In Conversation: Carol Crawford

Exquisite is an apt word to describe Carol Crawford’s work. And ever since we came across her practice, we’ve been eager to find out more. Working from her studio in Sydney, Carol creates sculptures in materials such as alabaster, marble, soapstone, bronze and plaster. She works interpretively, and is recognised for her organic interlocking feminine forms.

These meticulously crafted sculptures appear to bulge and curve in unexpected directions and the way the light permeates the surface is magical. Ethereal and complex, there’s something to appreciate from every angle.

Read on to hear more from Carol about her fascinating and deeply personal process.

Working from her light filled studio in Sydney, Carol creates sculptures in materials such as alabaster, marble, soapstone, bronze and plaster.

Can you tell us a bit about your practice?

A common thread in all of my sculptures is the expression of my inner being. They are created as ‘stream of consciousness’ sculptures and are feminine in nature, evoking feelings of nurturing, soothing and love. They have no hard edges and nothing is measured or perfect. There is beauty in their imperfection, and their imperfections speak to what life is all about!

I see the whole process as a conversation between myself and the stone – I listen and react, and then I listen again.”
— Carol Crawford

My sculptures all have female names because they are like extended family to me – some of my sculptures have been created at times of great emotional turmoil, and these are named after close family members. Other than that, I usually come up with a name from one of my distant relatives, or some of our close family friends’ names. I came from a very small family, having grown up without any grandparents or extended family. So my sculptures are my family, and as such, they are very close to me. They are all unique in some way, and I need to feel they will be loved by whomever takes them into their home. They are not commodities – they are individuals.

She works interpretively, and is recognised for her organic interlocking feminine forms.
Carol likes to think of her work as a conversation between herself and the stone; remaining open minded is important to the end result.
Her stone of choice is Italian alabaster, which can be pure and translucent, spotted or veiny – each type has its own beauty.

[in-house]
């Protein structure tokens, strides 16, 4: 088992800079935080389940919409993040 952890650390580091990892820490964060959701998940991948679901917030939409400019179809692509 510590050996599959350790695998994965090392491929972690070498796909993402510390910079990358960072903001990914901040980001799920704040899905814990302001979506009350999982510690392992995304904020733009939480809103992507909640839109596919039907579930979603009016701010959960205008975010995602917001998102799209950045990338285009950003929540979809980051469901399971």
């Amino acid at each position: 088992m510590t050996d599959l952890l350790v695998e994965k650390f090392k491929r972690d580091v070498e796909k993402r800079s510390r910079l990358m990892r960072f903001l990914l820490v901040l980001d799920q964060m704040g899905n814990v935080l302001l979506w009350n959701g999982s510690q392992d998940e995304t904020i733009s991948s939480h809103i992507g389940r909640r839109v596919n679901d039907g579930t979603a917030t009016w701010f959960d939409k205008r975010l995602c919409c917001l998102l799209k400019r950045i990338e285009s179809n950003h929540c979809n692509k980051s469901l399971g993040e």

What are the different types of materials you use?

The stone of choice that I carve is alabaster, which is a calcite or gypsum depending where it comes from. I use alabaster from many sources although most of the stone is sourced from Italy, near the city of Volterra in Tuscany. Italian alabaster can be pure and translucent, spotted or veiny – each type has its own beauty. I have also used orange and raspberry alabasters from the USA, blue mist alabaster, black chlorite, brown calcite from Spain, Carrara marble and onyx (a harder calcite type of alabaster). If the stone’s raw form attracts me, then I can carve it.

Carol works slowly using hand tools. After the initial chipping out, she creates the organic forms using files and rasps, and swaps between the two methods as needed.
Touch and feel are important parts of the process; this is how Carol discovers where refinements need to be made and when a piece is finished.

How do you work the material into such beautiful organic shapes?

I like to work very slowly using hand tools. I find after the initial chipping out with a hand tool, I am able to create the organic forms using files and rasps. I may go back and forth – reverting to the hand tool to remove more material, and then using the files to make sense of the forms. I use the sense of touch, not just sight, to feel where the refinements should occur. I see it as a conversation between myself and the stone – I listen and react, and then I listen again. I do not like imposing my opinion too strongly. Rather, I see it as a two-way conversation; being open minded is of utmost importance.

Pupik I (pictured) is created from the purest Italian scaglione alabaster. "She is a little gem; a woman of many different personalities and each different light of day illuminates these personalities," Carol says.
Carol's pieces are like an extended family. Their names, such as Simcha and Vera, are inspired by their individual personalities and characteristics.

Photography by Flore Vallery-Radot.

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